A day passed. It was a horrible feeling, just counting the time. We were disappointed because there weren't any Nato air strikes near the town. We discussed ideas for leaving, but nothing seemed safe enough. And I wouldn't take that train: three days in the field, losing all my documentation - never.
Only the day before, I had heard that the authorities had burnt all the civil documents, on births, marriages, deaths, etc, and the message was clear. We were to become non-persons. In those final days, I just gave up emotionally. It wasn't that I was afraid, it was the opposite: I was sure - sure I wouldn't see my friends anymore, sure that nothing would ever be the same.
At one point, I just had to go out. My brother came with me. We put hats on, kept our heads down and went quickly. By then the town, which once had 300,000 people, was half empty. You could feel the emptiness, like you are the only person in a room breathing. Pristina was dead.
A car stopped in front of us, a Serb, but someone I was friendly with. "Hey," he said, "you are still around? What the hell are you doing. Don't you know your life's in jeopardy?" I thanked him for the reminder. He said he had a way out. Two friends of his were heading to the Macedonian border. He promised it would be safe and they could get me through. They had already left, but if we went straightaway we could catch them. I didn't have time to think, but I wanted to believe that he wouldn't harm us. We jumped in.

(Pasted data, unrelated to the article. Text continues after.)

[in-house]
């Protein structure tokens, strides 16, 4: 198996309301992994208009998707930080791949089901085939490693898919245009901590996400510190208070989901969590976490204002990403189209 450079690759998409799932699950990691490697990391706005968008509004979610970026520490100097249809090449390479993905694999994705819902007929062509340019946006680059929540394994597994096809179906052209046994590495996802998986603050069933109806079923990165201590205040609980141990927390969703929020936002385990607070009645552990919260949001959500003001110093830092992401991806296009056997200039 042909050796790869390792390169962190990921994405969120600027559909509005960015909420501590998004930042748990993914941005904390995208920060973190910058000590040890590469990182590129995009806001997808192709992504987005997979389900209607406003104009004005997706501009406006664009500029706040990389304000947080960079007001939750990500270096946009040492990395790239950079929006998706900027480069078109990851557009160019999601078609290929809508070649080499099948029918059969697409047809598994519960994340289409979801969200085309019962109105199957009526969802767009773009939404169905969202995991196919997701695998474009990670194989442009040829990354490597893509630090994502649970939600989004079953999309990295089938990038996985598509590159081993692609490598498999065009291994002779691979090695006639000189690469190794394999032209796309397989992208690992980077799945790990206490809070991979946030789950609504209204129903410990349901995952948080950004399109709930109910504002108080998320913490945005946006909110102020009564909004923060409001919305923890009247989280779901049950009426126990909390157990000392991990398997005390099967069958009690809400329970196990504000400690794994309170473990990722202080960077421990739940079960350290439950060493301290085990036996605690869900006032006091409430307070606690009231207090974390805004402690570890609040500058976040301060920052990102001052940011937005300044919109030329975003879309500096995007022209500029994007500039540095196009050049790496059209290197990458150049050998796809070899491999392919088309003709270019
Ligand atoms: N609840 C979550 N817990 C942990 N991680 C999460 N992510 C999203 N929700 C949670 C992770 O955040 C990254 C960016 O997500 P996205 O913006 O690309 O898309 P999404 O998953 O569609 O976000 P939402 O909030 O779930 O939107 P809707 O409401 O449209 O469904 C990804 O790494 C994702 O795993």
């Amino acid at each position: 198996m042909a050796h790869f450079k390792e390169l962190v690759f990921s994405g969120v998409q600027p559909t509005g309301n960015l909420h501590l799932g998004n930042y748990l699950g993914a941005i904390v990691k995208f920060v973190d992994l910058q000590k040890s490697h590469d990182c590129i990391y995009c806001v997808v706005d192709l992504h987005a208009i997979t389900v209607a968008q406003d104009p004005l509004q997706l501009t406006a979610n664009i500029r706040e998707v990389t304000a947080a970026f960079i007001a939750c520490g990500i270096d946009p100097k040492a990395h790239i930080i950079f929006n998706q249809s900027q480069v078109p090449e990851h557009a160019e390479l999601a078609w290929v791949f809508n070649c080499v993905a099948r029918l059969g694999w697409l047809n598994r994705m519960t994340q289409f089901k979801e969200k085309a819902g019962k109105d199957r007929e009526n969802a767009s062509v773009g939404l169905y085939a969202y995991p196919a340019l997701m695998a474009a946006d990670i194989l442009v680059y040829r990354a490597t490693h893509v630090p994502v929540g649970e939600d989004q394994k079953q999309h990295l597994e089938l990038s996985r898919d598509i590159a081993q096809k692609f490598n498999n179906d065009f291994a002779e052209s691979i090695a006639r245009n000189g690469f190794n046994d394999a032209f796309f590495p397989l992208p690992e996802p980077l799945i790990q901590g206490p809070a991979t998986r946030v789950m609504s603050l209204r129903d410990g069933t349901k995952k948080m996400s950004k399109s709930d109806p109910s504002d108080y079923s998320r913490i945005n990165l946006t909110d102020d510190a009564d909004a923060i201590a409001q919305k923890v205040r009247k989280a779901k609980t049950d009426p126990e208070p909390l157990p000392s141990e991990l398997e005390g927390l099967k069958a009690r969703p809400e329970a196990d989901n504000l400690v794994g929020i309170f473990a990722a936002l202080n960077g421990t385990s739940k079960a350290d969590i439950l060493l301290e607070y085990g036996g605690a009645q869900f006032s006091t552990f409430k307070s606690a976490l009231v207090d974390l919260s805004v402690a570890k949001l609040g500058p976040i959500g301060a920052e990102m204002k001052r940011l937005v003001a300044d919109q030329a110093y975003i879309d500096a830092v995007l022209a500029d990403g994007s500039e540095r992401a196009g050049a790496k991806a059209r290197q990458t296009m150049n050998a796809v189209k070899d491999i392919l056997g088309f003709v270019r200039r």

Some distance down the street we caught the other car. There was a brief exchange and we got in. There were no introductions, and the driver and his friend didn't seem interested. They were Yugoslav customs officers.
As we drove towards the border at Tetovo, I got a proper view of the city for the first time in 10 days. There were too many tanks, too many police. Everywhere. There were armoured vehicles in front of all the government buildings. Except for the shops, the centre itself was not too damaged. Even the traffic lights were working, though no one stopped at them. But as we passed through other neighbourhoods, especially residential areas, it was all burnt. It was strange: I'd lived in Pristina for 23 years but felt like I no longer knew the town.
The route, not two hours long, was quiet. I had reported all the fighting, and many of the villages along the way had already been burnt. There wasn't that much more destruction than I'd already seen.
There were a few checkpoints, and some vehicles being stopped by armed civilians, but the roads were basically empty and we sailed through. The officers chatted with each other, complaining about the shortage of cigarettes in Pristina and the long day ahead of them. They saw I was in no mood to speak.